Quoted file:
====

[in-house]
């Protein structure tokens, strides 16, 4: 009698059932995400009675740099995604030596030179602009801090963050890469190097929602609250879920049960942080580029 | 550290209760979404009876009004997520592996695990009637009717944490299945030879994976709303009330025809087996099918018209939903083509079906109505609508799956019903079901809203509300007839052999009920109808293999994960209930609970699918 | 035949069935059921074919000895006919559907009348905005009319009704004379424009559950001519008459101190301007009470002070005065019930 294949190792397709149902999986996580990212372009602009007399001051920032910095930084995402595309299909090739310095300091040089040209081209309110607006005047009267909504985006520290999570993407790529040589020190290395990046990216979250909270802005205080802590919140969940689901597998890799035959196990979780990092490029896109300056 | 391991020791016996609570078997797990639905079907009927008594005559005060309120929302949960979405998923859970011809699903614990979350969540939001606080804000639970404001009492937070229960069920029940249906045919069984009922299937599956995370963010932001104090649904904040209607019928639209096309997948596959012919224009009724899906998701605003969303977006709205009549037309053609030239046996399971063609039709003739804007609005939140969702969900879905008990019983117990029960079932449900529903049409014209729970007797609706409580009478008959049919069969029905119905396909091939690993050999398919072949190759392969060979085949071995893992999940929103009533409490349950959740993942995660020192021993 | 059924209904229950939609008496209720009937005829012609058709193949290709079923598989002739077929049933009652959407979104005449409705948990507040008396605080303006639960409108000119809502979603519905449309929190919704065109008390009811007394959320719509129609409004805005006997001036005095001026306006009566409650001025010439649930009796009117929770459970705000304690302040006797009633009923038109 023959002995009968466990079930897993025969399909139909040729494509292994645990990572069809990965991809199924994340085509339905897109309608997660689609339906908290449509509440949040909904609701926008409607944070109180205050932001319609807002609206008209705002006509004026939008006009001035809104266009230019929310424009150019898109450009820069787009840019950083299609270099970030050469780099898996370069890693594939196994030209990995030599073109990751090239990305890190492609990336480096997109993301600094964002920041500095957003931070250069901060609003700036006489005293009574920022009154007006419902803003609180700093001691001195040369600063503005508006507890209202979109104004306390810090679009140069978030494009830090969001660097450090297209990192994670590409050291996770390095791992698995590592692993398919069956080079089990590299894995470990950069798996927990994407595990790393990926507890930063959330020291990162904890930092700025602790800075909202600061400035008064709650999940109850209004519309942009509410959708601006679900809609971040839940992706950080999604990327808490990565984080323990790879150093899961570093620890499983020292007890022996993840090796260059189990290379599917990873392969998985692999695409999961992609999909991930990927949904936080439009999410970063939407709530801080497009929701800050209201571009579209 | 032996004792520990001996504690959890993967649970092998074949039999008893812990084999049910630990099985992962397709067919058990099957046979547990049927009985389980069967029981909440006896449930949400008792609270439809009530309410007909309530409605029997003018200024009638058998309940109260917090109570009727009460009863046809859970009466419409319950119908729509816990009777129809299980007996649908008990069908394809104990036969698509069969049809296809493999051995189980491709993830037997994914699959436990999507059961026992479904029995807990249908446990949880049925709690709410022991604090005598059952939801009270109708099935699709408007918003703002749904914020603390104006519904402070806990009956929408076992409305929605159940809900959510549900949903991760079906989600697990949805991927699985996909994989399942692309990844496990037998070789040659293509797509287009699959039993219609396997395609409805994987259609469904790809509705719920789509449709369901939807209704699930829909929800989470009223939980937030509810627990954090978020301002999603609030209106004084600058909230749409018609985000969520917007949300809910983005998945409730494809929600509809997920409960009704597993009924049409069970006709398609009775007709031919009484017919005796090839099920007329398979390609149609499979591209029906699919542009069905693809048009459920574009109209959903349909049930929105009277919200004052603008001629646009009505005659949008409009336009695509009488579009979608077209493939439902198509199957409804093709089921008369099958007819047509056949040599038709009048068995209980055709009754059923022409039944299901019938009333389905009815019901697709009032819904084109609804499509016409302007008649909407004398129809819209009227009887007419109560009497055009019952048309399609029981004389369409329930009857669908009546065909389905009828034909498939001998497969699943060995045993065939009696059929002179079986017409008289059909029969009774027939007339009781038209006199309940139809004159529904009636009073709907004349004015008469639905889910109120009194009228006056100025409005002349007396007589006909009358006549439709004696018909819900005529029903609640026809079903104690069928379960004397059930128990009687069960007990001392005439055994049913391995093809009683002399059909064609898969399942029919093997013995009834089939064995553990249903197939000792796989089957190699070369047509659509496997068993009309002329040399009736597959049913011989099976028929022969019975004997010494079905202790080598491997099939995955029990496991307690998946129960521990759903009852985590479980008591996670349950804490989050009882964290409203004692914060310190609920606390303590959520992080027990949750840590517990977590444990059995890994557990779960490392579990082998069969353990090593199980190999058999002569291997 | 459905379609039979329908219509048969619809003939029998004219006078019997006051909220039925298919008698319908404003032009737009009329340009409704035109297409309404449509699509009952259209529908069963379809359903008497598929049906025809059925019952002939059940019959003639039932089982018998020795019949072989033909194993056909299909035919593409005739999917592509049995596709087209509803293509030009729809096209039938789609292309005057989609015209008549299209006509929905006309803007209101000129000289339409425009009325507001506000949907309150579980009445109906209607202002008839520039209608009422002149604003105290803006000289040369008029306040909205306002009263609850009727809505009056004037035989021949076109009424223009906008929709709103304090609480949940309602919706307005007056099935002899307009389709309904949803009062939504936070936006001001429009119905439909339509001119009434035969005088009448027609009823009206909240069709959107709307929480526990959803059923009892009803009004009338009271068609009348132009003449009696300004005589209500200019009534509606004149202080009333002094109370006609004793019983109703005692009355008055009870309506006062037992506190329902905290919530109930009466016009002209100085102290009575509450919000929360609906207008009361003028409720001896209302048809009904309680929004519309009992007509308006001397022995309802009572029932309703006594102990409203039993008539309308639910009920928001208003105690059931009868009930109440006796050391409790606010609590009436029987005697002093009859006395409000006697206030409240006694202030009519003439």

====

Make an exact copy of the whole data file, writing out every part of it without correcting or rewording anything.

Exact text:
[in-house]
């Protein structure tokens, strides 16, 4: 009698059932995400009675740099995604030596030179602009801090963050890469190097929602609250879920049960942080580029 | 550290209760979404009876009004997520592996695990009637009717944490299945030879994976709303009330025809087996099918018209939903083509079906109505609508799956019903079901809203509300007839052999009920109808293999994960209930609970699918 | 035949069935059921074919000895006919559907009348905005009319009704004379424009559950001519008459101190301007009470002070005065019930 294949190792397709149902999986996580990212372009602009007399001051920032910095930084995402595309299909090739310095300091040089040209081209309110607006005047009267909504985006520290999570993407790529040589020190290395990046990216979250909270802005205080802590919140969940689901597998890799035959196990979780990092490029896109300056 | 391991020791016996609570078997797990639905079907009927008594005559005060309120929302949960979405998923859970011809699903614990979350969540939001606080804000639970404001009492937070229960069920029940249906045919069984009922299937599956995370963010932001104090649904904040209607019928639209096309997948596959012919224009009724899906998701605003969303977006709205009549037309053609030239046996399971063609039709003739804007609005939140969702969900879905008990019983117990029960079932449900529903049409014209729970007797609706409580009478008959049919069969029905119905396909091939690993050999398919072949190759392969060979085949071995893992999940929103009533409490349950959740993942995660020192021993 | 059924209904229950939609008496209720009937005829012609058709193949290709079923598989002739077929049933009652959407979104005449409705948990507040008396605080303006639960409108000119809502979603519905449309929190919704065109008390009811007394959320719509129609409004805005006997001036005095001026306006009566409650001025010439649930009796009117929770459970705000304690302040006797009633009923038109 023959002995009968466990079930897993025969399909139909040729494509292994645990990572069809990965991809199924994340085509339905897109309608997660689609339906908290449509509440949040909904609701926008409607944070109180205050932001319609807002609206008209705002006509004026939008006009001035809104266009230019929310424009150019898109450009820069787009840019950083299609270099970030050469780099898996370069890693594939196994030209990995030599073109990751090239990305890190492609990336480096997109993301600094964002920041500095957003931070250069901060609003700036006489005293009574920022009154007006419902803003609180700093001691001195040369600063503005508006507890209202979109104004306390810090679009140069978030494009830090969001660097450090297209990192994670590409050291996770390095791992698995590592692993398919069956080079089990590299894995470990950069798996927990994407595990790393990926507890930063959330020291990162904890930092700025602790800075909202600061400035008064709650999940109850209004519309942009509410959708601006679900809609971040839940992706950080999604990327808490990565984080323990790879150093899961570093620890499983020292007890022996993840090796260059189990290379599917990873392969998985692999695409999961992609999909991930990927949904936080439009999410970063939407709530801080497009929701800050209201571009579209 | 032996004792520990001996504690959890993967649970092998074949039999008893812990084999049910630990099985992962397709067919058990099957046979547990049927009985389980069967029981909440006896449930949400008792609270439809009530309410007909309530409605029997003018200024009638058998309940109260917090109570009727009460009863046809859970009466419409319950119908729509816990009777129809299980007996649908008990069908394809104990036969698509069969049809296809493999051995189980491709993830037997994914699959436990999507059961026992479904029995807990249908446990949880049925709690709410022991604090005598059952939801009270109708099935699709408007918003703002749904914020603390104006519904402070806990009956929408076992409305929605159940809900959510549900949903991760079906989600697990949805991927699985996909994989399942692309990844496990037998070789040659293509797509287009699959039993219609396997395609409805994987259609469904790809509705719920789509449709369901939807209704699930829909929800989470009223939980937030509810627990954090978020301002999603609030209106004084600058909230749409018609985000969520917007949300809910983005998945409730494809929600509809997920409960009704597993009924049409069970006709398609009775007709031919009484017919005796090839099920007329398979390609149609499979591209029906699919542009069905693809048009459920574009109209959903349909049930929105009277919200004052603008001629646009009505005659949008409009336009695509009488579009979608077209493939439902198509199957409804093709089921008369099958007819047509056949040599038709009048068995209980055709009754059923022409039944299901019938009333389905009815019901697709009032819904084109609804499509016409302007008649909407004398129809819209009227009887007419109560009497055009019952048309399609029981004389369409329930009857669908009546065909389905009828034909498939001998497969699943060995045993065939009696059929002179079986017409008289059909029969009774027939007339009781038209006199309940139809004159529904009636009073709907004349004015008469639905889910109120009194009228006056100025409005002349007396007589006909009358006549439709004696018909819900005529029903609640026809079903104690069928379960004397059930128990009687069960007990001392005439055994049913391995093809009683002399059909064609898969399942029919093997013995009834089939064995553990249903197939000792796989089957190699070369047509659509496997068993009309002329040399009736597959049913011989099976028929022969019975004997010494079905202790080598491997099939995955029990496991307690998946129960521990759903009852985590479980008591996670349950804490989050009882964290409203004692914060310190609920606390303590959520992080027990949750840590517990977590444990059995890994557990779960490392579990082998069969353990090593199980190999058999002569291997 | 459905379609039979329908219509048969619809003939029998004219006078019997006051909220039925298919008698319908404003032009737009009329340009409704035109297409309404449509699509009952259209529908069963379809359903008497598929049906025809059925019952002939059940019959003639039932089982018998020795019949072989033909194993056909299909035919593409005739999917592509049995596709087209509803293509030009729809096209039938789609292309005057989609015209008549299209006509929905006309803007209101000129000289339409425009009325507001506000949907309150579980009445109906209607202002008839520039209608009422002149604003105290803006000289040369008029306040909205306002009263609850009727809505009056004037035989021949076109009424223009906008929709709103304090609480949940309602919706307005007056099935002899307009389709309904949803009062939504936070936006001001429009119905439909339509001119009434035969005088009448027609009823009206909240069709959107709307929480526990959803059923009892009803009004009338009271068609009348132009003449009696300004005589209500200019009534509606004149202080009333002094109370006609004793019983109703005692009355008055009870309506006062037992506190329902905290919530109930009466016009002209100085102290009575509450919000929360609906207008009361003028409720001896209302048809009904309680929004519309009992007509308006001397022995309802009572029932309703006594102990409203039993008539309308639910009920928001208003105690059931009868009930109440006796050391409790606010609590009436029987005697002093009859006395409000006697206030409240006694202030009519003439």